Shakespeare's Plea for Tolerance: Catholicism and Sexuality in his Early Works
Little is known about Shakespeare's private life. Yet, much may be gleaned from a closer look at the events of his life and their influence on his writing. Building on recent scholarship about the stubborn Catholicism of Shakespeare's family and neighbors, certain conclusions may be drawn about the emotional and psychological state of Shakespeare throughout his life and of his manner of reacting to the trials of his life. Within the cycle of one year, 1996-7, key events took place which were to shape, not only the immediate work but surely the reat of his canon. What emerges throughout is a plea for Tolerance on any level — political, theological and sexual. For within this one year, Shakespeare experienced the trauma of the loss of his only son; the commission of the early sonnets and his infatuation with 'the Young Man;' the affair with the 'Dark Lady' of the later sonnets; the heartbreak of betrayal and public humiliation at the hands of both and, finally, the oddly sympathetic 'The Merchant of Venice.' Through all of these works we may see the private man in torment and witness the poet's mastery of his fate through exquisite and deeply moving poetry.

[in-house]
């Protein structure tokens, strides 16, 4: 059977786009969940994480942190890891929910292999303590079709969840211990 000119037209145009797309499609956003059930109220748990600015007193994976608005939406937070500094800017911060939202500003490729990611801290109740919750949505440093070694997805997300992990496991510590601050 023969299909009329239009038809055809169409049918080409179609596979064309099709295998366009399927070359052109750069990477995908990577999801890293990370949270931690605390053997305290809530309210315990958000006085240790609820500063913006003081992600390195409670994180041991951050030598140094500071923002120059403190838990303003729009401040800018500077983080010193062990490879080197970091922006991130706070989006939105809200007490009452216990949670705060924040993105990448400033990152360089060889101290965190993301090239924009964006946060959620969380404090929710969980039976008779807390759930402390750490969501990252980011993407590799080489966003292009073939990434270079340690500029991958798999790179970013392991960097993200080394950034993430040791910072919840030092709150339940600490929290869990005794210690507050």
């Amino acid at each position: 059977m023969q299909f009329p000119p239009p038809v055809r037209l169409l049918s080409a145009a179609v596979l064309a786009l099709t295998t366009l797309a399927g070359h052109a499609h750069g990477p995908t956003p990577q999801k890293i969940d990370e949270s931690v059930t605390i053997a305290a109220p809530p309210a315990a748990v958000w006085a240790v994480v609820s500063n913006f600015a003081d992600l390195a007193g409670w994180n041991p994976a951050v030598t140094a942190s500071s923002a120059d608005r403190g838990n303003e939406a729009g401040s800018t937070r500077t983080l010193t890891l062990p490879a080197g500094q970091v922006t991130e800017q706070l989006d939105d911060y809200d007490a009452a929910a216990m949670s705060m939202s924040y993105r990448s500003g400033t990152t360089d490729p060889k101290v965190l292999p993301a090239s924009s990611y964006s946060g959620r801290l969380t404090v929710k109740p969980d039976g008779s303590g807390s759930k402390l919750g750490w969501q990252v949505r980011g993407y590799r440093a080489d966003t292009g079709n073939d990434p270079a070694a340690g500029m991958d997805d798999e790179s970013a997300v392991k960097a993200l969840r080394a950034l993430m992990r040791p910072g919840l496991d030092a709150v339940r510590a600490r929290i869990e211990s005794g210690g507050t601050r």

Keywords: Shakespeare's Plea for Tolerance, Catholicism and Sexuality in his Early Works
Dr. Thomas Paul Pfeiffer
Director of Theatre; Associate Professor of Theatre, Department of Communications and Theatre Arts, Salisbury University